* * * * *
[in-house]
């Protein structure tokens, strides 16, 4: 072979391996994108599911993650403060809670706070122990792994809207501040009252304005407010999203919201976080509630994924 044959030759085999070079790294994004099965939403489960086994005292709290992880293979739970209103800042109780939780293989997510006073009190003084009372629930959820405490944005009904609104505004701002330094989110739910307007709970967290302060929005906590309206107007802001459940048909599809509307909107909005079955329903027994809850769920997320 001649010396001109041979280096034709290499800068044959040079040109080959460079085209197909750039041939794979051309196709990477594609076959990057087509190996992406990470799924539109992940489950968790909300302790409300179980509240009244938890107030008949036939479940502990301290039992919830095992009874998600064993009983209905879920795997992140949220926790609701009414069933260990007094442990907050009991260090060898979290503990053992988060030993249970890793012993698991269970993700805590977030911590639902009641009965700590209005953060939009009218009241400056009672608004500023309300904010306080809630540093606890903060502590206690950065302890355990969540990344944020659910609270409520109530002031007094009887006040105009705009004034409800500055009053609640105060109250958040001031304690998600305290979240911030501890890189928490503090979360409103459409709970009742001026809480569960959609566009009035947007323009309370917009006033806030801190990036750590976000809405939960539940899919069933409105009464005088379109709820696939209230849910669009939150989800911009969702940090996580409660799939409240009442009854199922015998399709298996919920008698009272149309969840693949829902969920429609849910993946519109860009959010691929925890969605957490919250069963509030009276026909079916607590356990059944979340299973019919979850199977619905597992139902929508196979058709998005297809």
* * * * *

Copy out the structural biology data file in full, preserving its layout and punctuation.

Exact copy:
[in-house]
């Protein structure tokens, strides 16, 4: 072979391996994108599911993650403060809670706070122990792994809207501040009252304005407010999203919201976080509630994924 044959030759085999070079790294994004099965939403489960086994005292709290992880293979739970209103800042109780939780293989997510006073009190003084009372629930959820405490944005009904609104505004701002330094989110739910307007709970967290302060929005906590309206107007802001459940048909599809509307909107909005079955329903027994809850769920997320 001649010396001109041979280096034709290499800068044959040079040109080959460079085209197909750039041939794979051309196709990477594609076959990057087509190996992406990470799924539109992940489950968790909300302790409300179980509240009244938890107030008949036939479940502990301290039992919830095992009874998600064993009983209905879920795997992140949220926790609701009414069933260990007094442990907050009991260090060898979290503990053992988060030993249970890793012993698991269970993700805590977030911590639902009641009965700590209005953060939009009218009241400056009672608004500023309300904010306080809630540093606890903060502590206690950065302890355990969540990344944020659910609270409520109530002031007094009887006040105009705009004034409800500055009053609640105060109250958040001031304690998600305290979240911030501890890189928490503090979360409103459409709970009742001026809480569960959609566009009035947007323009309370917009006033806030801190990036750590976000809405939960539940899919069933409105009464005088379109709820696939209230849910669009939150989800911009969702940090996580409660799939409240009442009854199922015998399709298996919920008698009272149309969840693949829902969920429609849910993946519109860009959010691929925890969605957490919250069963509030009276026909079916607590356990059944979340299973019919979850199977619905597992139902929508196979058709998005297809």